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Written by Nymity
on September 20, 2018

We are pleased to announce the release of a new Nymity Handbook, a comprehensive compliance guide to the California Consumer Privacy Act (CCPA). The CCPA was passed by the California State Legislature on June 28, 2018 and signed into law the same day. On August 31 the Legislature passed SB-1121, the first round of expected amendments. SB-1121 delays enforcement of the CCPA and makes other modest amendments, mostly technical in nature. While further amendments are expected, the provisions of the law will become operative on January 1, 2020.

For US companies, this law is a compelling reason to invest in operationalizing privacy management throughout the organization. Given the new individual rights within the law (right to request information, right of deletion, right to opt-out, and obligations to inform), along with a private right of action, the risk of non-compliance is significant.

The purpose of this free Handbook is to help privacy offices operationalize their compliance obligations under the CCPA. It is also intended to help multi-jurisdictional organizations leverage their GDPR compliance initiatives to support CCPA compliance.

The CCPA Handbook is organized into five parts:

 

Part 1

CCPA Accountability Annotations and Operational Guide

Nymity Research has analyzed the law and identified nine provisions that require the implementation of a policy, procedure, mechanism or other type of technical and organizational measure in order to demonstrate compliance.

Part 1 is divided into four sections to assist your organization in understanding the law and taking measures to comply:

Accountability Annotations:

Annotations explaining the meaning and impact of the Articles.

Privacy Management Activities (Technical and Organizational Measures):

A list of privacy management activities that, once implemented, may help your organization achieve ongoing compliance with the CCPA and produce documentation that will help demonstrate compliance.

Example Accountability Mechanisms:  

A list of possible policies, procedures, guidelines, checklists, training and awareness activities, transparency measures, technical safeguards, and other mechanisms that may mitigate internal and external privacy risk.

Example Evidence:

A list of sample evidence indicating that the accountability mechanisms have been implemented and used appropriately.

 

Part 2

Nymity’s Privacy Management Accountability Framework™ Mapped to the GDPR and CCPA

This section identifies the specific Articles of the GDPR, as well as the provisions of the CCPA that require evidence of a privacy management activity (technical or organizational measure), mapped to the Framework. This will help you streamline and prioritize your privacy compliance initiatives.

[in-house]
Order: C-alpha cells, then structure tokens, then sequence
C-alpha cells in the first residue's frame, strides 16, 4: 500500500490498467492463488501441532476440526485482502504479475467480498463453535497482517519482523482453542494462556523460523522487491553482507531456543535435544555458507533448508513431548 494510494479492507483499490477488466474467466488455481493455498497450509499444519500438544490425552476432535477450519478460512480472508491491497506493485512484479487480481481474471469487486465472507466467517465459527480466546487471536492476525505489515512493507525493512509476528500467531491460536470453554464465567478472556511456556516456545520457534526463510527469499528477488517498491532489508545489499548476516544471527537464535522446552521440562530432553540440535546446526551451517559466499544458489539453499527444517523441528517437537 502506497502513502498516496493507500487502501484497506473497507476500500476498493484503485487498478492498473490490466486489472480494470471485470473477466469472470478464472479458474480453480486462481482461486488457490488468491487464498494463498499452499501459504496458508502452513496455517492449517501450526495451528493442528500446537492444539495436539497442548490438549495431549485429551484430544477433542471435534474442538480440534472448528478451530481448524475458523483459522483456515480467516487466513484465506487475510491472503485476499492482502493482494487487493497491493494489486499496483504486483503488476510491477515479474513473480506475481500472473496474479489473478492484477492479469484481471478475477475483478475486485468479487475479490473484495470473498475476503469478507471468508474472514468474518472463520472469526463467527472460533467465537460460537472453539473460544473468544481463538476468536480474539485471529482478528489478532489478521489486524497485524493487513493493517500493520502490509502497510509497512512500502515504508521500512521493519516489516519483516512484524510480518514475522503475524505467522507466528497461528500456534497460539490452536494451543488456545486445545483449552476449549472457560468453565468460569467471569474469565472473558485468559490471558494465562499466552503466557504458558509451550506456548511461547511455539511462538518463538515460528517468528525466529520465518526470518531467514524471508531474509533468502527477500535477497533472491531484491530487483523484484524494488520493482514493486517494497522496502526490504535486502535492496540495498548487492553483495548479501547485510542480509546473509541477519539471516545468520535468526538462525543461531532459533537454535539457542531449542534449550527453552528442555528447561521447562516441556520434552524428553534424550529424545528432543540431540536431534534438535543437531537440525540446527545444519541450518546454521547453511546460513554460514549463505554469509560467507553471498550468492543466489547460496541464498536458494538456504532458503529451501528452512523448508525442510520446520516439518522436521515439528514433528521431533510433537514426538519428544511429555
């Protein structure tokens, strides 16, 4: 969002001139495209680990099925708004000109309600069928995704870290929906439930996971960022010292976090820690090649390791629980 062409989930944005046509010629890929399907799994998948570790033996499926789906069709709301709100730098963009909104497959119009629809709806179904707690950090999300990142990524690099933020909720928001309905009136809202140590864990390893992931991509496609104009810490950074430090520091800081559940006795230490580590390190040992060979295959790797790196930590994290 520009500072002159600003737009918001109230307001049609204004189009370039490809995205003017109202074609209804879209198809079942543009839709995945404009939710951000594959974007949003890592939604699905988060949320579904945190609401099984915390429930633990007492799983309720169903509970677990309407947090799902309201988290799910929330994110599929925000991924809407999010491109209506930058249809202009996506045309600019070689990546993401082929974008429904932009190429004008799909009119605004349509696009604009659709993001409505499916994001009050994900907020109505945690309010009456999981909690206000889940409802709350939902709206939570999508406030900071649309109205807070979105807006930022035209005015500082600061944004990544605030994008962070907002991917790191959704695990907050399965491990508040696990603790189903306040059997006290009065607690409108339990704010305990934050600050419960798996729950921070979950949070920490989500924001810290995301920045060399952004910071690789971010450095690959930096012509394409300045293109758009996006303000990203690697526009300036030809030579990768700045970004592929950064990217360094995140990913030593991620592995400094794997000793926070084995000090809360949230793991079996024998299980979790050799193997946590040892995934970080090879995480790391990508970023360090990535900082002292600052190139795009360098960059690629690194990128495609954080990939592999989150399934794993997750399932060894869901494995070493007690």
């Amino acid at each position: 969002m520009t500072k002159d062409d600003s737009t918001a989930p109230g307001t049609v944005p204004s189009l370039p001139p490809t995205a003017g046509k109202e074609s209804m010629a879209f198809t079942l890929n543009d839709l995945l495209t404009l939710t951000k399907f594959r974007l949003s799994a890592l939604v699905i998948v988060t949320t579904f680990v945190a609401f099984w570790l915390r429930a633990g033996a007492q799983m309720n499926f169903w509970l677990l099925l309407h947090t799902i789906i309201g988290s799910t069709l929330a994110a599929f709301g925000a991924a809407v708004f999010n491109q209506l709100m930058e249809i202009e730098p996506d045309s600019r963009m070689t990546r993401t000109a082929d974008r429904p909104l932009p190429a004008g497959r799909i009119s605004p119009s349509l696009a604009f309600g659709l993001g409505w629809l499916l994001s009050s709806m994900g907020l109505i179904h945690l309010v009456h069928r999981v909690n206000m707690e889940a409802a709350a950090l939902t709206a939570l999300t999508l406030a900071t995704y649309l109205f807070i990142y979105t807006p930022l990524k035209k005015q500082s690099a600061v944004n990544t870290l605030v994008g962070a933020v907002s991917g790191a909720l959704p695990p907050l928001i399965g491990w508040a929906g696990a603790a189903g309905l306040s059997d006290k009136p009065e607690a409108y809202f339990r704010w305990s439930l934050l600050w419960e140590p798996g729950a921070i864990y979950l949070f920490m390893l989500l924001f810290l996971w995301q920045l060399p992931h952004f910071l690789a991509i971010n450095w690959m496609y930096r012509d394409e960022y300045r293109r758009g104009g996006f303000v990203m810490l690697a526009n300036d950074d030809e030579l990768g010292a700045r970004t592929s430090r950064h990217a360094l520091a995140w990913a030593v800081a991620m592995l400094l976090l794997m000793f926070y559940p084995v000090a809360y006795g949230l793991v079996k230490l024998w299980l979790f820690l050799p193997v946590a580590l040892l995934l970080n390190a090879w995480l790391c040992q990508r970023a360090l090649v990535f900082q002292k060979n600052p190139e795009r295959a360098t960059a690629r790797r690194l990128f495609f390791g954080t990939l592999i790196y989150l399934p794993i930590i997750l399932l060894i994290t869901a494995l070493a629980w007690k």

Part 3

An Accountability Approach to Demonstrating Compliance with the CCPA

This section discusses how an accountability approach helps organizations implement and maintain appropriate privacy management activities that create a capacity to comply over time, as well as produce documentation that provides evidence of compliance.

 

Part 4

The Full Text of the California Consumer Privacy Act of 2018

 

Part 5

CCPA Compliance – How Nymity Solutions Help

 

All-in-all, seven out of the nine privacy management activities that are considered to be relevant to demonstrating CCPA compliance are also relevant under the GDPR, and are thus likely to already be part of your privacy program. A good example is the right to information, which is included in both laws. To comply with the laws, you will need to have a privacy notice in place, explaining how your organization deals with personal data protection, what safeguards are in place, how individuals can exercise their rights, your purposes for data collection, which categories of data are collected, and more.

For the CCPA, specifically, you will need to include a paragraph dealing with the sale of personal data to third parties, including which categories of companies you would be selling data to.

Another example is right of access. For right of access you will need to take into account different time lines for disclosing and delivering the required information to the data subject: one month under the GDPR and 45 days under the CCPA. The CCPA Handbook identifies the divergences between the two laws in more provisions. It also shows where the core requirements are the same, meaning a lot of the work done for the GDPR can easily be extended or re-used.

More detail on the mapping of the CCPA to the Nymity Privacy Management Framework™ can be found in the Nymity CCPA Accountability Handbook, together with a comparative table between the CCPA and the GDPR. The Handbook is available as a free download on our website and available in hardcopy at privacy conferences around the world.

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